Fashionista: “The accomplished female designers are both trailblazers and art lovers with bodies of work that are far from boring. Their originality made them two of the most influential designers in women’s fashion and we can’t wait to see what the Costume Institute’s Harold Koda and Andrew Bolton have planned for them.”
Styleite: “There isn’t a person working in fashion today who can discount Prada’s influence on the way everyone from Milan to Milwaukee picks out clothes … and Schiaparelli’s influence on modern fashion lasted well after her house closed in the 1950s.” 
Randi Bergman, online editor: “Short of Andy Warhol’s reincarnation, I don’t think there could ever be sweeter news to my ears than this. As a massive Schiaparelli (I even wear lipstick that’s named for her!) and Prada fan, I have no doubt that this will be my favourite exhibit yet. Or certainly close to Savage Beauty.”

From the stark to the colour-blocked, we present 24 black-and-white outfit combos | Hollywood yohana

This stark colour-combo (or rather, lack-of-colour combo) made it big on the spring runways and now it’s made it to the Toronto streets. Simple enough to emulate for those who are brights-challenged, and graphic enough for those who like to make a bold statement, click th

Is Maison Martin Margiela going to be H&M’s next designer collaboration? | Hollywood yohana

In news that will undoubtedly set many fashion hearts aflutter, H&M’s next collaboration is rumoured to be with none other than the Antwerp-based Maison Martin Margiela.
Though WWD admitted that the Swedish retail giant has neither confirmed nor denied the rumours, they said they have it on good authority that H&M will be announcing the one-off holiday collection collaboration “soon.”
Most of H&M’s early collaborations have been with high-profile designers like Karl Lagerfeld or Donatella Versace, but lately it seems like the retailer has been focusing on industry favourites with less of a mass-market presence, like Lanvin or Marni.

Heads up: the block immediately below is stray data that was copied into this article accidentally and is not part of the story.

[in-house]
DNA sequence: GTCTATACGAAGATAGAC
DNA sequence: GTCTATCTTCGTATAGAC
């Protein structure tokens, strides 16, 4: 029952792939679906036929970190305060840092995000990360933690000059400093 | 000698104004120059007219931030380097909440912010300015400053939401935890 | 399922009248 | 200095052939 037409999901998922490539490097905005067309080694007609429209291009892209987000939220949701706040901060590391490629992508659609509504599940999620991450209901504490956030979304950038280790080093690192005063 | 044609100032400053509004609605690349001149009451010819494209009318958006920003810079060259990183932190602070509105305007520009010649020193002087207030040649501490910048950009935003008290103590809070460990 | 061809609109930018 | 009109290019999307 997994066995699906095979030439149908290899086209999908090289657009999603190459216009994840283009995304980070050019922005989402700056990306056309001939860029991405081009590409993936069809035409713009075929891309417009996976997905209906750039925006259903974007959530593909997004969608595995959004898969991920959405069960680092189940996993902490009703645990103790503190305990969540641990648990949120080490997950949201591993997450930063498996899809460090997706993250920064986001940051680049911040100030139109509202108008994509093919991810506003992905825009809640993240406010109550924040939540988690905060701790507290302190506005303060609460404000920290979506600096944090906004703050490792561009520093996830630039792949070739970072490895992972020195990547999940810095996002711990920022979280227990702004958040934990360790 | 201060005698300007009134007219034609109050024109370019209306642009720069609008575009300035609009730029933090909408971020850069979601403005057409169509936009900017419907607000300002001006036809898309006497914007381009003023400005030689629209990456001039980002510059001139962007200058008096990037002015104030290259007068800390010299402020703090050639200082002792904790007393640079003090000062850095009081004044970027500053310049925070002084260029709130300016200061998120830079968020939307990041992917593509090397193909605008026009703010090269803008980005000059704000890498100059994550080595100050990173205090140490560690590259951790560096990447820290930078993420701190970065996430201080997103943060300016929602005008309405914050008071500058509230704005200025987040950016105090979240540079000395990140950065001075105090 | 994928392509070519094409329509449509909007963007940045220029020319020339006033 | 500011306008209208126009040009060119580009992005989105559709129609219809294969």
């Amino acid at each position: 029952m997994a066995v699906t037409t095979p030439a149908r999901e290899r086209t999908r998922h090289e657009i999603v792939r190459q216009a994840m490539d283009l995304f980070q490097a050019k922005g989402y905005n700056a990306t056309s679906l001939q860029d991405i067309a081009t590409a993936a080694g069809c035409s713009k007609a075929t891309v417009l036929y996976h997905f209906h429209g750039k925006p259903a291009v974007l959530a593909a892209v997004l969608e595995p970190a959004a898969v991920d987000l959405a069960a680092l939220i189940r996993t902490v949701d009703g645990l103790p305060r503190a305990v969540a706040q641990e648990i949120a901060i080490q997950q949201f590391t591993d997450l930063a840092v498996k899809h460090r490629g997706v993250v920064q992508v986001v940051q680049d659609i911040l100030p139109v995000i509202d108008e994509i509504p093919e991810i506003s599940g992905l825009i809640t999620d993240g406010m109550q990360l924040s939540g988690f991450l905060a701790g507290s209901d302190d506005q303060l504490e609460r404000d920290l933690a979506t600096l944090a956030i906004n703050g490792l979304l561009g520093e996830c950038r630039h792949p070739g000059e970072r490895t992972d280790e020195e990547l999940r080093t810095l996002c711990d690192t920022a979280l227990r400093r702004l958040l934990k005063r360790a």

The notoriously publicity-shy Martin Margiela studied at Antwerp’s Royal Academy of Fine Arts alongside the legendary and visionary Antwerp Six (which included Dries Van Noten and Ann Demeulemeester). Like Commes des Garçons’ Rei Kawakubo and his Antwerp classmates, Margiela focused on conceptual work rather than mass-appeal pieces (case in point: the cleft-toed boot).
What will be interesting about the Margiela collaboration is that its namesake creator isn’t even in the design business anymore after having walked out on the label in 2009. With no one left at the helm, a team of designers has been working together to carry on Margiela’s trademark aesthetic since his departure.
If the rumours are true (and they probably are, given that WWD didn’t hesitate to break the news), one thing’s for certain: whoever is working the launch day for the collection will be in for a real doozy thanks to MMM’s cult-like following.

Ariel Foxman, editor, InStyle: “It IS a good morning: WWD reporting on a possible collaboration btw H&M and Margiela for the holidays #amazing”
Tony King, luxury brand strategist: “H&M Collaboration with Maison Martin Margiela isn’t a good idea. Some brands are best left alone.”


Eliza Grossman, assistant fashion editor: “The possibility of this collaboration is exciting. The Maison Martin Margiela aesthetic would offer the H&M customer something completely new. While I’m interested in the potential collaboration, I’m even more excited to see how they may execute an advertising campaign.”